As for the conventional steelbands Pan in the 21st Century, this show still has some way to go along the road to maturity. This will mainly involve the acuity of their arrangers. When we hear the arrangers imaginations take hold, and start to explore compositions of their own, in rivers of as yet to be charted music forms, only then, will Pan in the 21st Century have risen to arrive in the form started by the 'think tank' of Pan Trinbago, striving for an answer to George Goddard's enduring challenge, as iconised by the sensitive Dr Roy Thomas, as to Where Pan Reach?
The 2003 Pan in the 21st Century and Pan Down Memory Lane Finals were held on Saturday, 26th April 2003 at the Grand Stand, QPS, PoS, Trinidad. bpTT Renegades won the P21C event; and the year saw the first tie in the PDML Finals between La Horquetta Pan Groove and Laventille Pashphonics.
The 2004 Pan in the 21st Century and Pan Down Memory Lane Finals were held on Saturday, 17th April 2004 at the Grand Stand, QPS, PoS, Trinidad. The year saw the first tie in the P21C Finals between Katzenjammers and Neal and Massy Trinidad All Stars; with Trinidad All Stars making their second win in that event. La Horquetta Pan Groove made their second win in the PDML event.
The 2005 Pan in the 21st Century and Pan Down Memory Lane Finals were held on Saturday, 16th April 2005 at the Grand Stand, QPS, PoS, Trinidad. WITCo Desperadoes won the P21C event; and the year saw La Horquetta Pan Groove made the first hat-trick by again winning the PDML event. An interesting note for 2005, is that in the South of Trinidad, the Culture Crazy radio station WACK 90.1 FM who had been airing pan events throughout the year, found that they had a number-1 hit with Clive Bradleys Pan in the 21st Century interpretation of Ordinary People as played by WITCo Desperadoes.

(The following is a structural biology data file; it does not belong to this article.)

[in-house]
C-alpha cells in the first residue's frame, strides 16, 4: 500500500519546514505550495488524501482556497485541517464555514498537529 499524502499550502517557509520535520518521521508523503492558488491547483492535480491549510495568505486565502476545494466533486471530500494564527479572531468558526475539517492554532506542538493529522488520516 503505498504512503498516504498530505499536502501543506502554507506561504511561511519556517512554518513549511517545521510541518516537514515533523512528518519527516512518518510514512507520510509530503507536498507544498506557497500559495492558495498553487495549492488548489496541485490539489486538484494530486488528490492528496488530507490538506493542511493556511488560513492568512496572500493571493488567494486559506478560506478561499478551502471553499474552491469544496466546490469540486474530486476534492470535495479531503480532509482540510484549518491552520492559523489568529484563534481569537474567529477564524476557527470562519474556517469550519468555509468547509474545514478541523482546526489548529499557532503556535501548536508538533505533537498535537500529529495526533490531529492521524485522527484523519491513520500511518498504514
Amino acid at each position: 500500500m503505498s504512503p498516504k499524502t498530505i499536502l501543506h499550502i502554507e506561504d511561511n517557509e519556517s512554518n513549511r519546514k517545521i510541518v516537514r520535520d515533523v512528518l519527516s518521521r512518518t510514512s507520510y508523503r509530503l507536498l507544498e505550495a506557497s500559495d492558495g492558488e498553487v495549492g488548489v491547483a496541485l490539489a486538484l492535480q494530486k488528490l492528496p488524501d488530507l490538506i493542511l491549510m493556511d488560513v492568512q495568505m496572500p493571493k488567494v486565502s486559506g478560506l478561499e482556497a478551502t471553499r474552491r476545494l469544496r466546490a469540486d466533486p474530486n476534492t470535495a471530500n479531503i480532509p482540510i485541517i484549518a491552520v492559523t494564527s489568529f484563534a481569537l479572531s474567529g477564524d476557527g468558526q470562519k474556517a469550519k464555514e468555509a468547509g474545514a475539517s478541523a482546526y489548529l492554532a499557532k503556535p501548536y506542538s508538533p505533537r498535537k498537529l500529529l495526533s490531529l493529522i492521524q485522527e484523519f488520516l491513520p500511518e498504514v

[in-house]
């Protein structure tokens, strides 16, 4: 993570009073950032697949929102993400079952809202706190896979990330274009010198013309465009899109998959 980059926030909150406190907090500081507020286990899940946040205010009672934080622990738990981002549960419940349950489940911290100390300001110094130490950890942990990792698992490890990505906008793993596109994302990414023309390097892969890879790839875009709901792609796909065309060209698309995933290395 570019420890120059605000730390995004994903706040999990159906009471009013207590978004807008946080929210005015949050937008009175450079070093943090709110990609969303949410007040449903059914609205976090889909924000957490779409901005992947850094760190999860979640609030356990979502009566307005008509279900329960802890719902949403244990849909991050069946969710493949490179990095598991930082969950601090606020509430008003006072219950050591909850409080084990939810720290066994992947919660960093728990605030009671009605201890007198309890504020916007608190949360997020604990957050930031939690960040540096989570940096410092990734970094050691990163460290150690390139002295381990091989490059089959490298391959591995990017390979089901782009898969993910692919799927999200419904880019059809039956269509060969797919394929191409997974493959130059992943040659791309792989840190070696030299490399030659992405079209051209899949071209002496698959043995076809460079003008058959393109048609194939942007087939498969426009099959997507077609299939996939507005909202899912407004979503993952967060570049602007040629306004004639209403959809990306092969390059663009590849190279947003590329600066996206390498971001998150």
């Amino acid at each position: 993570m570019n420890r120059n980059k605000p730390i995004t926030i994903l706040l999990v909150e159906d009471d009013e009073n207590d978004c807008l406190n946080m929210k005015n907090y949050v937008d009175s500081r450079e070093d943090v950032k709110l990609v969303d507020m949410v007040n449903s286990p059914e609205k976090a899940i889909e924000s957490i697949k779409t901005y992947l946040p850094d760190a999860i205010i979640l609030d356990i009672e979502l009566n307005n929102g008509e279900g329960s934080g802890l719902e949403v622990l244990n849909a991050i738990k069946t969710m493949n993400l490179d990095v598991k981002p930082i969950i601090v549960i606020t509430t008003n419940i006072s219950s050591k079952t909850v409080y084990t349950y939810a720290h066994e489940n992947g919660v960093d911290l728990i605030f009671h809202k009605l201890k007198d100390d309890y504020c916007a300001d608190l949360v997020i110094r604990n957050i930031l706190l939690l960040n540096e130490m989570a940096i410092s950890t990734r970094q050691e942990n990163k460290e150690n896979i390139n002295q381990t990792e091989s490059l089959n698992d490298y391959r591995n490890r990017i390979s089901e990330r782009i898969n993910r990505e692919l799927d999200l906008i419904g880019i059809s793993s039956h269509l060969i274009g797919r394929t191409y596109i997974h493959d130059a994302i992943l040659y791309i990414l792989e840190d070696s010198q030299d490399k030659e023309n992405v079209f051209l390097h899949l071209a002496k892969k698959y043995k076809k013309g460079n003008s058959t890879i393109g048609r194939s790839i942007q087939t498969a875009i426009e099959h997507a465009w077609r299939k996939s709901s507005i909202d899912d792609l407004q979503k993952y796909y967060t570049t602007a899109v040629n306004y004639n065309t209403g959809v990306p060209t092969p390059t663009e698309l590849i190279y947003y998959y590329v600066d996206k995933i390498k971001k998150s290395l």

In 2005 the Telecommunications Services of Trinidad & Tobago Limited, in association with Pan Trinbago, issued a colourful 'folded letter-sized sheet' flier to promote the Pan in the 21st Century and Pan Down Memory Lane events; and to get some mileage for themselves as sponsors for the event. They were astute enough to acknowledge early contributors to the events, the National Lotteries Control Board (NLCB), CL Financial, Petrotrin and others who had helped overall with the shows production and promotion. The flier was titled Treasure the Pan; and its 'logo', was of a 'pearly pan' cleverly illustrated as set inside the shell of an opened 'oyster' (which is actually a clam shell in the picture). The 'logo' also appeared on the National TV stations as a background to the events promotional material. It is curious to note that while the 'logo' was very much admired by the pan public at large, and the small flier itself becoming a sought after memento of the event, that many of the pan people did not recognised the analogy of the 'pearl', but were simply mainly admireous of the 'pretty little pan in the shell'. The 'logo' is shown below.